While there are no guarantees, a political leader who makes a pitch to young people – the largest group of untapped voters – is making a wise move.
In the current federal Liberal leadership campaign, many think Justin Trudeau offers the greatest appeal to youth and young adults. But Marc Garneau is addressing a prime issue: the debt faced by post-secondary students.
The Montreal MP is suggesting changing some of the rules. University students currently, following graduation, have to start paying off their government-backed loans within six months. Garneau would allow an indefinite grace period, with repayment to start only after the grad finds a decent-paying job – in the $40,000 range at least.
In a related item adding to his vision of a more knowledge-based economy, Garneau has also proposed eliminating payroll taxes for employers who hire young workers.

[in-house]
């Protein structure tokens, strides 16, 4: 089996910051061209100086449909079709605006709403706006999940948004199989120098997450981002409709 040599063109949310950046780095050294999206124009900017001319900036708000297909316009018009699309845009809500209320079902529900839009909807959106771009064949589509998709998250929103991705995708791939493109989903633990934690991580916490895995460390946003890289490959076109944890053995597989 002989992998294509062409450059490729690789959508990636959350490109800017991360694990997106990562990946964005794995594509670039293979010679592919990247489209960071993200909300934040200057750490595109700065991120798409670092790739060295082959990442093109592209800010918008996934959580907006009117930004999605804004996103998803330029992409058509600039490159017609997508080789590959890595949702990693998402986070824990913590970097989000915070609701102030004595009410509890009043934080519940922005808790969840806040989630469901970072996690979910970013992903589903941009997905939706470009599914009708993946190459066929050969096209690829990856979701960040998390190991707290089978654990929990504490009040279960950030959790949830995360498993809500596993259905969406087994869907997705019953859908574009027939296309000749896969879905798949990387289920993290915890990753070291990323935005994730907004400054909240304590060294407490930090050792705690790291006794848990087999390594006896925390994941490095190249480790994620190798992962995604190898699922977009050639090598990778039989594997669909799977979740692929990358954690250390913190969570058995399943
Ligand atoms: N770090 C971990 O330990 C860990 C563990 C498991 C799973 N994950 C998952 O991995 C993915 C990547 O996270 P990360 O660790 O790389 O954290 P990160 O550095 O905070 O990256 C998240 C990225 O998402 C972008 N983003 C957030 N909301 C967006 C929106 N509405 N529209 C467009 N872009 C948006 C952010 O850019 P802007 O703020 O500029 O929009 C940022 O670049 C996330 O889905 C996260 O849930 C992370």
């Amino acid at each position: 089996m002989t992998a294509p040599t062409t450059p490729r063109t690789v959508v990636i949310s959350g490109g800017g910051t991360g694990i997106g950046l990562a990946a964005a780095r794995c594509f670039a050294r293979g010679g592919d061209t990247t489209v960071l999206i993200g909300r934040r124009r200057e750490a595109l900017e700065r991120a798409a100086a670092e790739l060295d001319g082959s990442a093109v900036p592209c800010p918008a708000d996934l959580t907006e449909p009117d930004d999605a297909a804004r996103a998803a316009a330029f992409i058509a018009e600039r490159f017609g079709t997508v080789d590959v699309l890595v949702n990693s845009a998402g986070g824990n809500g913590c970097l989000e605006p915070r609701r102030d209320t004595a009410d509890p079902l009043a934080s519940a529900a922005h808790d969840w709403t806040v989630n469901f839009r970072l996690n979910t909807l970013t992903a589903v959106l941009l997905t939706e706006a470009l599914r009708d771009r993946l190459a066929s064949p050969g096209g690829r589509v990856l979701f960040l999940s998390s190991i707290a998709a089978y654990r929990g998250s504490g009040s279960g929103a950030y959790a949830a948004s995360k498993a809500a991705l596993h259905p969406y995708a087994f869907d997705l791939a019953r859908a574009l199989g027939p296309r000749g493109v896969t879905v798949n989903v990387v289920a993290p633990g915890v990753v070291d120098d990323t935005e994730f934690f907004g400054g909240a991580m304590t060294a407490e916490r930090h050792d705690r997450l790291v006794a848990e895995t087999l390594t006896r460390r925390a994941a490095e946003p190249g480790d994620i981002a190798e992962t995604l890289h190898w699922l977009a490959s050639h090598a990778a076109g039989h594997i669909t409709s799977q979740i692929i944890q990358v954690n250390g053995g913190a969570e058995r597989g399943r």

If youth are paying attention – and they notoriously represent the largest demographic not bothering to vote – they will undoubtedly be interested.
On the other hand, we have to remember any measure involving the public purse and allowing a break for one group has to be made up by other taxpayers. So Garneau should also be trying to convince the rest of the population that such an incentive for those seeking higher education will benefit Canada in general, and more specifically its economy.
But another factor dogs this proposal. Education is a provincial responsibility. To ensure he doesn’t step on any toes, Garneau has said he would allow provinces to opt out of any provision for a grace period for students.
What might Nova Scotia’s approach be to this as-yet hypothetical? For starters, considering this province has the highest tuition rates in the country, any break for students facing debt should be considered carefully. But also, such a grace period might help slow the exodus of young people who have no choice but head west for employment to start paying off that huge debt.